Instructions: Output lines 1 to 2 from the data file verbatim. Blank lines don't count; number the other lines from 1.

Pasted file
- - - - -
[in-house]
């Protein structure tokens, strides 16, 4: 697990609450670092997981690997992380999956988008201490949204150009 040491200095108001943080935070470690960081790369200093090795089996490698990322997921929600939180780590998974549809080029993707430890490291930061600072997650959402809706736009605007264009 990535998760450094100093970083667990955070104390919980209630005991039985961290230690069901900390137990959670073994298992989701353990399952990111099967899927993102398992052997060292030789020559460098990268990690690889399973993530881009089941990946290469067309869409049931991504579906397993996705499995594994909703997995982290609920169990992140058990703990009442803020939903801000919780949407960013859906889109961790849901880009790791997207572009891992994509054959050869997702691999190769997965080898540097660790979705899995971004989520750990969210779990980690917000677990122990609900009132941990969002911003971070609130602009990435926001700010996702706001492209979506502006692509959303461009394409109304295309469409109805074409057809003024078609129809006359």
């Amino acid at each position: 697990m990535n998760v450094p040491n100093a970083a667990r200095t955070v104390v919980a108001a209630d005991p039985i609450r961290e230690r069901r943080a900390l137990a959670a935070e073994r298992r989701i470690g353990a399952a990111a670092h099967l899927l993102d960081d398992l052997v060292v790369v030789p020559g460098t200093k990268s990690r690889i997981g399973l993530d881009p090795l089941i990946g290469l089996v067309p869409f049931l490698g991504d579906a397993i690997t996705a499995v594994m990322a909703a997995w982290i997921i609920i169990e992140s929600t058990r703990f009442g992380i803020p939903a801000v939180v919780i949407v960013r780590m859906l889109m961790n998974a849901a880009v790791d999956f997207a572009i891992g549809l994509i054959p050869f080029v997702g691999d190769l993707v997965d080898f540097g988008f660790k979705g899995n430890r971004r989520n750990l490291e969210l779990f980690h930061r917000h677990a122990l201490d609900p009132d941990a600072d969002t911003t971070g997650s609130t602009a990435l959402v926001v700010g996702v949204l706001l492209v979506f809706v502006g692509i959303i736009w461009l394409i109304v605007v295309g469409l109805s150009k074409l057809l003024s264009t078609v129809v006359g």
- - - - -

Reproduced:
[in-house]
């Protein structure tokens, strides 16, 4: 697990609450670092997981690997992380999956988008201490949204150009 040491200095108001943080935070470690960081790369200093090795089996490698990322997921929600939180780590998974549809080029993707430890490291930061600072997650959402809706736009605007264009 990535998760450094100093970083667990955070104390919980209630005991039985961290230690069901900390137990959670073994298992989701353990399952990111099967899927993102398992052997060292030789020559460098990268990690690889399973993530881009089941990946290469067309869409049931991504579906397993996705499995594994909703997995982290609920169990992140058990703990009442803020939903801000919780949407960013859906889109961790849901880009790791997207572009891992994509054959050869997702691999190769997965080898540097660790979705899995971004989520750990969210779990980690917000677990122990609900009132941990969002911003971070609130602009990435926001700010996702706001492209979506502006692509959303461009394409109304295309469409109805074409057809003024078609129809006359």